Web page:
TOKYO (AP) — Global shares were mostly higher today as the week started with a mix of economic data for the region and the U.S. In early trading, France’s CAC 40 fell less than 0.1%, while Germany’s DAX gained 0.2%. Britain’s FTSE 100 rose 0.4%. In Asia, Japan’s benchmark Nikkei 225 closed up nearly 0.6%. South Korea’s Kospi gained 0.5%. Hong Kong’s Hang Seng inched down less than 0.1%, while the Shanghai Composite rose 0.8%. Wall Street is expected to open higher with Dow and S&P futures each up 0.2%.
SAN FRANCISCO (AP) — A group of states led by Texas is expected today to announce an investigation into Google to examine whether the Silicon Valley tech giant has gotten too big and effective at stomping or acquiring rivals. The probe is the latest blow against big tech companies as antitrust investigations ramp up in the U.S. and around the world. A separate group of states announced an investigation into Facebook’s dominance on Friday. The Department of Justice, the Federal Trade Commission and Congress are also conducting probes.
LONDON (AP) — British Prime Minister Boris Johnson’s government has confirmed it will suspend the U.K. Parliament later today until Oct. 14. Spokesman James Slack says Parliament will be prorogued, or suspended, at the close of the day’s business. Johnson has previously said he would send British lawmakers home sometime this week. The suspension limits Parliament’s ability to block Johnson’s plans for Brexit. Johnson says the UK must leave the EU on Oct. 31, with or without a divorce agreement.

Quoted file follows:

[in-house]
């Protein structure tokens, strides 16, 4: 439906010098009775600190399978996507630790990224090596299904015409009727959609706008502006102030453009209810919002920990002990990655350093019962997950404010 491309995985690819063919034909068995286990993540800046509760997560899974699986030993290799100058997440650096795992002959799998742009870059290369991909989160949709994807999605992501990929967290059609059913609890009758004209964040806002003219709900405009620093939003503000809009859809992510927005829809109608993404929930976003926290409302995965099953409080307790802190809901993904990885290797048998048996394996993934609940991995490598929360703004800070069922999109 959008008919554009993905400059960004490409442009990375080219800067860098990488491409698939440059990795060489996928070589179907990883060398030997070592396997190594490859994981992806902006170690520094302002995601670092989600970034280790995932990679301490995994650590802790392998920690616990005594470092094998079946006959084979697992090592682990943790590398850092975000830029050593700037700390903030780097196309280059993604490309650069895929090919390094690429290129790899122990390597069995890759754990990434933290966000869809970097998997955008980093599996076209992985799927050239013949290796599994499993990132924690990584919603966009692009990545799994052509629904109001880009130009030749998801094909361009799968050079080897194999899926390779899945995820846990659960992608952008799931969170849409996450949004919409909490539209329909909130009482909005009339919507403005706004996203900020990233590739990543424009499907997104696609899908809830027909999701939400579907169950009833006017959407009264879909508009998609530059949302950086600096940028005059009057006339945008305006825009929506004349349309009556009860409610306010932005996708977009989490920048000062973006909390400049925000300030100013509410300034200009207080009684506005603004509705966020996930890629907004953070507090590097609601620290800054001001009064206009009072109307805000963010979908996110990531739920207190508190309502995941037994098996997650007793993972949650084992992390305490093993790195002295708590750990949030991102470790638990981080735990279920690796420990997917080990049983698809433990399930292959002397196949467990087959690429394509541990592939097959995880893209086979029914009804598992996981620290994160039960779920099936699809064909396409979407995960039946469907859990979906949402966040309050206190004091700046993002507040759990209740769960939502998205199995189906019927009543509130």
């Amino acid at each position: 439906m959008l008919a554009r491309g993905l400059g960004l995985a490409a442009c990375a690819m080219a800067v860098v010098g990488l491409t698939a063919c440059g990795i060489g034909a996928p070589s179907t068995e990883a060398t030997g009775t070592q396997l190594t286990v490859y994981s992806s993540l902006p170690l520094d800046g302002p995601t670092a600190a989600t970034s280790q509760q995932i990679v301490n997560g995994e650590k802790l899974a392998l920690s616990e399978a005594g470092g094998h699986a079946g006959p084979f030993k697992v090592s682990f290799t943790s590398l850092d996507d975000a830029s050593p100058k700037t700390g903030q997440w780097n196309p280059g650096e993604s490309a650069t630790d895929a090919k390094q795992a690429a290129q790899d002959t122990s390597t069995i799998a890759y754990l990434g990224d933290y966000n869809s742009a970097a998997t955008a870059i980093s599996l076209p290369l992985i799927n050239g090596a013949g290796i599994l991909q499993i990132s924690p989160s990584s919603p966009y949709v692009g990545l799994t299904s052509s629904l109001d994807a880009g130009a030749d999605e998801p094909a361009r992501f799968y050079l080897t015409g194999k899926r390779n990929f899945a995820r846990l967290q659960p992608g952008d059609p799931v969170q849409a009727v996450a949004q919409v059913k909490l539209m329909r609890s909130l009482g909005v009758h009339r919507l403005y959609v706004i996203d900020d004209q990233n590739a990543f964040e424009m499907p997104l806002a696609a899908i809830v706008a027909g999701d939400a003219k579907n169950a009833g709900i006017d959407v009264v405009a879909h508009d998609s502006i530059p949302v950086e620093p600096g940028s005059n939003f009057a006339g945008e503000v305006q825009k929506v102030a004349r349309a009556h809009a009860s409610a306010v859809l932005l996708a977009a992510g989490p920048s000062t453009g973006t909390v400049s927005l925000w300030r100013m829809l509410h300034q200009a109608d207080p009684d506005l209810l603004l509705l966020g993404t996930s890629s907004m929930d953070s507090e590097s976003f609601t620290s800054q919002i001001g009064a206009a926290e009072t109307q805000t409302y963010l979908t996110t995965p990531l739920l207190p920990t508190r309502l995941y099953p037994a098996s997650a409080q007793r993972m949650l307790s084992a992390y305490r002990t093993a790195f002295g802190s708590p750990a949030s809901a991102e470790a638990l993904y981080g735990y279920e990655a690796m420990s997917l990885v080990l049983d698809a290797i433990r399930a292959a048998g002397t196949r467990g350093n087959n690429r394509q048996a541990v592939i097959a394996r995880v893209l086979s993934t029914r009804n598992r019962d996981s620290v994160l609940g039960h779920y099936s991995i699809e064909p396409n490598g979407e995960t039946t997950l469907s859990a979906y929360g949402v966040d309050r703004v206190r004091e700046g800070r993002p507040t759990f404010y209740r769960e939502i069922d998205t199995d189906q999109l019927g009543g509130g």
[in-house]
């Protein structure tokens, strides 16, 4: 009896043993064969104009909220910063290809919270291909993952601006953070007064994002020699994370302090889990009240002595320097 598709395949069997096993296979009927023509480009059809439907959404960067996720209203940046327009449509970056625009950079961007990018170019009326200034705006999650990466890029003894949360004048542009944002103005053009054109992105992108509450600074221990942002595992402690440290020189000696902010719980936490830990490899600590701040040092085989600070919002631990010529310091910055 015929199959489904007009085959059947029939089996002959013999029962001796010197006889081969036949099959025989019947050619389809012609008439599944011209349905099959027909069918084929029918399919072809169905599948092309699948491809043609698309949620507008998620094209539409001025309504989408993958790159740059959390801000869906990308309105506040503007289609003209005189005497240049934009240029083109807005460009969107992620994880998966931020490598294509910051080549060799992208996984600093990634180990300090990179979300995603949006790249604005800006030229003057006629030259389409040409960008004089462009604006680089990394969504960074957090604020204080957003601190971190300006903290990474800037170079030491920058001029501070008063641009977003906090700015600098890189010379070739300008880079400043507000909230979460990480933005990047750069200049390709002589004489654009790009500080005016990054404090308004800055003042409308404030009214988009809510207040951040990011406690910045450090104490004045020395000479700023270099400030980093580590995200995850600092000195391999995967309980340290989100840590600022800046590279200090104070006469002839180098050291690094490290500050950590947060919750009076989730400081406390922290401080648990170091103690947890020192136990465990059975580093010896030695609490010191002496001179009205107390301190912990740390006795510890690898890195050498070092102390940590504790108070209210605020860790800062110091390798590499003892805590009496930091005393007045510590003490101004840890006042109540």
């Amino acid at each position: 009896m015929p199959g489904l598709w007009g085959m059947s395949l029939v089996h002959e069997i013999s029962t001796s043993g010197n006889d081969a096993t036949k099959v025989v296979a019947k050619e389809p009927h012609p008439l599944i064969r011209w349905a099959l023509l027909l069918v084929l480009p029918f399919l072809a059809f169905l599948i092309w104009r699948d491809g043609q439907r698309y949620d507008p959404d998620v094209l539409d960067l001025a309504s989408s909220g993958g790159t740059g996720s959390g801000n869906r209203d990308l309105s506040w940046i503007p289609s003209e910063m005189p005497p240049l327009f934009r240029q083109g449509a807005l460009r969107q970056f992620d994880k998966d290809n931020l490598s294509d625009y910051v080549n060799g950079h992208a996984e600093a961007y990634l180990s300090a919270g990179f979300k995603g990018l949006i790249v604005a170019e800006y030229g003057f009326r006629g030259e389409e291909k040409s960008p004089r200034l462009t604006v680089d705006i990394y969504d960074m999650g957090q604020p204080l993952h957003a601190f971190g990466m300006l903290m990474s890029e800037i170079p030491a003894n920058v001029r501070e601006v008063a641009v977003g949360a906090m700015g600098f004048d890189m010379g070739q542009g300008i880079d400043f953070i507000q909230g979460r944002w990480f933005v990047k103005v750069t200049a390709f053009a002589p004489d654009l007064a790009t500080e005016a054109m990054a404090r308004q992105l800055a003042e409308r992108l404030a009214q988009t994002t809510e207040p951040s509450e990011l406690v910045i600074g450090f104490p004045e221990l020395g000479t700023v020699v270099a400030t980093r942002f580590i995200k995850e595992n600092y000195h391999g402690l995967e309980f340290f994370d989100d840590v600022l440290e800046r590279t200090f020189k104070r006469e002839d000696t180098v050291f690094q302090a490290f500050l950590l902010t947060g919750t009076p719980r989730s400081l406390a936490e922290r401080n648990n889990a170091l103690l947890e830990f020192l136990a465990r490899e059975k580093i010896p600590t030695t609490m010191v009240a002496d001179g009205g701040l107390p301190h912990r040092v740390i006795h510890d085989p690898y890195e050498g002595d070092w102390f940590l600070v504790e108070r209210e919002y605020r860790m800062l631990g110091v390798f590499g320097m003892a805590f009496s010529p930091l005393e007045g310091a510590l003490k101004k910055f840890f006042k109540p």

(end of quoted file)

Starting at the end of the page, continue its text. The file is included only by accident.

TOKYO (AP) — Nissan Chief Executive Hiroto Saikawa has acknowledged he is working to pass over the helm at the Japanese automaker to the next generation, indicating he’s ready to step down. Calls for resignation, which arose after the arrest last year of his predecessor Carlos Ghosn (gohn) on various financial misconduct allegations, have grown louder after Saikawa acknowledged last week that he had received dubious payments.
WASHINGTON (AP) _ The Supreme Court is about to weigh in on a racial discrimination lawsuit involving Comcast and a Los Angeles-based media company owned by comedian and media mogul Byron Allen. A lower court ruled in favor of Allen, who says Comcast declined to distribute his channels because he’s black. If Allen prevails, black-owned businesses will have an easier time winning suits that allege discrimination in contracting. If Comcast wins, the bar will be high to bring and succeed with similar suits.